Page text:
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Philemon 1:9

    Philemon 1:9 Translations

    King James Version (KJV)

    Yet for love's sake I rather beseech thee, being such an one as Paul the aged, and now also a prisoner of Jesus Christ.

    American King James Version (AKJV)

    Yet for love's sake I rather beseech you, being such an one as Paul the aged, and now also a prisoner of Jesus Christ.

    American Standard Version (ASV)

    yet for love's sake I rather beseech, being such a one as Paul the aged, and now a prisoner also of Christ Jesus:

    Basic English Translation (BBE)

    Still, because of love, in place of an order, I make a request to you, I, Paul, an old man and now a prisoner of Christ Jesus:

    Webster's Revision

    yet for love's sake I rather beseech, being such a one as Paul the aged, and now a prisoner also of Christ Jesus:

    World English Bible

    yet for love's sake I rather beg, being such a one as Paul, the aged, but also a prisoner of Jesus Christ.

    English Revised Version (ERV)

    yet for love's sake I rather beseech, being such a one as Paul the aged, and now a prisoner also of Christ Jesus:

    Definitions for Philemon 1:9

    Beseech - To call upon; appeal; beg.

    Clarke's Commentary on Philemon 1:9

    Paul the aged - If we allow St. Paul to have been about 25 years of age at the utmost, in the year 31, when he was assisting at the martyrdom of Stephen, Acts 7:58; as this epistle was written about a.d. 62, he could not have been at this time more than about 56 years old. This could not constitute him an aged man in our sense of the term; yet, when the whole length of his life is taken in, being martyred about four years after this, he may not improperly be considered an aged or elderly man, though it is generally allowed that his martyrdom took place in the 66th year of our Lord.

    But the word πρεσβυς signifies, not only an old man, but also an ambassador; because old or elderly men were chosen to fulfill such an office, because of their experience and solidity; and πρεσβυτης, for πρεσβευτης, is used in the same sense and for the same reason by the Septuagint; hence some have thought that we should translate here, Paul the ambassador. This would agree very well with the scope and even the design of the place.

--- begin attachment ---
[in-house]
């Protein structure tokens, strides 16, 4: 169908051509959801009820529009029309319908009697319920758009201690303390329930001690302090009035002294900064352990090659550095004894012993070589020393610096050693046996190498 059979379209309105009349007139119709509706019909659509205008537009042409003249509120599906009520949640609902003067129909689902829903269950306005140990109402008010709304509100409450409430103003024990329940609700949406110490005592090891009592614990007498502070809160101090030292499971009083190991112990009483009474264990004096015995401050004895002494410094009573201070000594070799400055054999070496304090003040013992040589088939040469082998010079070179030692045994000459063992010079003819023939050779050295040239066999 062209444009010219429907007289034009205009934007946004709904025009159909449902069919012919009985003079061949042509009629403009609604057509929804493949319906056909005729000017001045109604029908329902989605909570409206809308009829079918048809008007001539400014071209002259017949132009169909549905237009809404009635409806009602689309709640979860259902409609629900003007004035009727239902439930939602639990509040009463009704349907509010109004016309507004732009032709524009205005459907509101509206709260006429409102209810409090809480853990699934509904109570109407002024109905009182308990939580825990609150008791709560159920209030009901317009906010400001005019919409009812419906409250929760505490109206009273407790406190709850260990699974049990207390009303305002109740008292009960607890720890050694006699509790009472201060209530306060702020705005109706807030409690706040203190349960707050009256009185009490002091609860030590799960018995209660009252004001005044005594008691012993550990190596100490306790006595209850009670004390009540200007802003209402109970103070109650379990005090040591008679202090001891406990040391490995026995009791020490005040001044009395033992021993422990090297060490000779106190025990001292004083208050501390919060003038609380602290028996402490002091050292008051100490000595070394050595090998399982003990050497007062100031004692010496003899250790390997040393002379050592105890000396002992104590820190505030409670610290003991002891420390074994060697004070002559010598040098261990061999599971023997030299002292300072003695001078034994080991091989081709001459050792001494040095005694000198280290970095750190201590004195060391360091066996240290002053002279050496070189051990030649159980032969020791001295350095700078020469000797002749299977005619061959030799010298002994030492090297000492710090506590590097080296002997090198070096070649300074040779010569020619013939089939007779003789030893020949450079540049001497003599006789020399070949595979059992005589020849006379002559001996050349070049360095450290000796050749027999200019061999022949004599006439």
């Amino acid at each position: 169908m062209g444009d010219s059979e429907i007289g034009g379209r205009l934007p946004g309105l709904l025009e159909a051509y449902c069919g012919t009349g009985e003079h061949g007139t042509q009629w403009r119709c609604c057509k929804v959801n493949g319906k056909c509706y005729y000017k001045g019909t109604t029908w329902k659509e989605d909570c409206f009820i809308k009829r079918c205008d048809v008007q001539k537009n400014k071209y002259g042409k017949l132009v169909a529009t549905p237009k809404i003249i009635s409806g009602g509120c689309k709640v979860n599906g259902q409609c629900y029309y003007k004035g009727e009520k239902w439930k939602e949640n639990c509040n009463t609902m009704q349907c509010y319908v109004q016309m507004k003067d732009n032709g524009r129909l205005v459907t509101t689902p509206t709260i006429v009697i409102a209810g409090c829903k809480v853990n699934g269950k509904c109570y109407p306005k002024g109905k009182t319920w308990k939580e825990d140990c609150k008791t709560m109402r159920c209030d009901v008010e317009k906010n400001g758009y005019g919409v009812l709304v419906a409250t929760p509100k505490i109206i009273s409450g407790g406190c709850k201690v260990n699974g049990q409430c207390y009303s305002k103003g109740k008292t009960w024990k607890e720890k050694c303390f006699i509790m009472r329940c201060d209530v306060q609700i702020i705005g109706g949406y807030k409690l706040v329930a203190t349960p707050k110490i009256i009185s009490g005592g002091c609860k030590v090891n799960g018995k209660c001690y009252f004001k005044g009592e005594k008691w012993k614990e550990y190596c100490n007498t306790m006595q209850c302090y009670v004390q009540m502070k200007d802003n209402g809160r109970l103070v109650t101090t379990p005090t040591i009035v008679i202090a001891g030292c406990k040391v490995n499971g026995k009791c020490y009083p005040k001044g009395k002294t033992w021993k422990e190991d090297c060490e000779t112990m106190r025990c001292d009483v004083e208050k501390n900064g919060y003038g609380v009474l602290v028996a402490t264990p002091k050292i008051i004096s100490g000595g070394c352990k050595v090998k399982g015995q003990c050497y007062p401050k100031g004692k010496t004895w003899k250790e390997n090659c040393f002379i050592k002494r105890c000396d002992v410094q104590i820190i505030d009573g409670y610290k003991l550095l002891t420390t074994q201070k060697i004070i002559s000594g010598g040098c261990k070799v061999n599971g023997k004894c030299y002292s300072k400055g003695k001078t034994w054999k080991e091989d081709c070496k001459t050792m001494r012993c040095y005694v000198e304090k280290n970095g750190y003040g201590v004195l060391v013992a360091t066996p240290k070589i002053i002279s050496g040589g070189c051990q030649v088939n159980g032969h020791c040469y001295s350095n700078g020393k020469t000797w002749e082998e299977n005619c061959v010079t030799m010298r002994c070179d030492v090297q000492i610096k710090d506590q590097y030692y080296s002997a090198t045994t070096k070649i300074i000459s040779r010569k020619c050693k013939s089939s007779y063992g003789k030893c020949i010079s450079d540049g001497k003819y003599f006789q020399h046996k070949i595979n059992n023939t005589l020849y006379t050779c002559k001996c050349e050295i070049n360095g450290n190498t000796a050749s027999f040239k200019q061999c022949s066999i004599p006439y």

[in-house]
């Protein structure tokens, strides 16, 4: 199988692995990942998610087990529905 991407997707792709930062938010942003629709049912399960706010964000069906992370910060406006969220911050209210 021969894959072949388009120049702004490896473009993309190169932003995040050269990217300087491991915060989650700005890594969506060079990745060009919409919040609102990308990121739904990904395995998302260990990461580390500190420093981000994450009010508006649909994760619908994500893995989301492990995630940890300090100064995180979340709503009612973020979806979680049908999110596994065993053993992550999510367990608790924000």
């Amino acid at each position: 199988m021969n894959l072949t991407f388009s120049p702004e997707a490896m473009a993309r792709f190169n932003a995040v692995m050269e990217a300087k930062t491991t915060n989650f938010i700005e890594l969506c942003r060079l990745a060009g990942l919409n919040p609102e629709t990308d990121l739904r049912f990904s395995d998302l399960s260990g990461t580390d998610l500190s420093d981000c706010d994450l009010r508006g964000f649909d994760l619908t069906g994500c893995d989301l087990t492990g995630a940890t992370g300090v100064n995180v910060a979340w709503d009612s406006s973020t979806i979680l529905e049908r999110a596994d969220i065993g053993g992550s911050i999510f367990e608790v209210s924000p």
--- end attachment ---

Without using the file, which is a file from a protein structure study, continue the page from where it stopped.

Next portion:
Barnes' Notes on Philemon 1:9

    Yet for love's sake - For the love which you bear me, and for the common cause.

    I rather beseech thee - Rather than command thee.

    Being such an one as Paul the aged - πρεσβυτης presbutēs - an old man. We have no means of ascertaining the exact age of Paul at this time, and I do not recollect that he ever alludes to his age, though he often does to his infirmities, in any place except here. Doddridge supposes that at the time when Stephen was stoned, when he is called "a young man" (νεανίας neanias, Acts 7:58), he was 24 years of age, in which case he would now have been about 53. Chrysostom supposes that he may have been 35 years old at the time of his conversion, which would have made him about 63 at this time. The difficulty of determining with any degree of accuracy the age of the apostle at this time, arises from the indefinite nature of the word used by Luke, Acts 7:58, and rendered "a young man." That word, like the corresponding word νεανίσκος neaniskos, was applied to men in the vigor of manhood up to the age of 40 years.

    Robinson, Lex. Phavorinus says a man is called νεανίσκος neaniskos, a young man, until he is 28; and πρεσβύτης presbutēs, presbutēs, from 49 until he is 56. Varro says that a man is young ("juvenis"), until he is 45, and aged at 60. Whitby. These periods of time, however, are very indefinite, but it will accord well with the usual meaning of the words to suppose that Paul was in the neighborhood of 30 when he was converted, and that he was now not far from 60. We are to remember also, that the constitution of Paul may have been much broken by his labors, his perils, and his trials. Not advanced probably to the usual limit of human life, he may have had all the characteristics of a very aged man; compare the note of Benson. The argument here is, that we feel that it is proper, as far as we can, to grant the request of an old man. Paul thus felt that it was reasonable to suppose that Philemon would not refuse to gratify the wishes of an aged servant of Christ, who had spent the vigor of his life in the service of their common Master. It should be a very strong case when we refuse to gratify the wishes of an aged Christian in anything, especially if he has rendered important services to the church and the world.

    And now also a prisoner of Jesus Christ - In the cause of Jesus Christ; or a prisoner for endeavoring to make him known to the world; compare the Ephesians 3:1; Ephesians 4:1; Ephesians 6:20 notes; Colossians 4:10 note. The argument here is, that it might be presumed that Philemon would not refuse the request of one who was suffering in prison on account of their common religion. For such a prisoner we should be ready to do all that we can to mitigate the sorrows of his confinement, and to make his condition comfortable.

    Wesley's Notes on Philemon 1:9

    1:9 Yet out of love I rather entreat thee - In how handsome a manner does the apostle just hint, and immediately drop, the consideration of his power to command, and tenderly entreat Philemon to hearken to his friend, his aged friend, and now prisoner for Christ! With what endearment, in the next verse , does he call Onesimus his son, before he names his name! And as soon as he had mentioned it, with what fine address does he just touch on his former faults, and instantly pass on to the happy change that was now made upon him! So disposing Philemon to attend to his request, and the motives wherewith he was going to enforce it.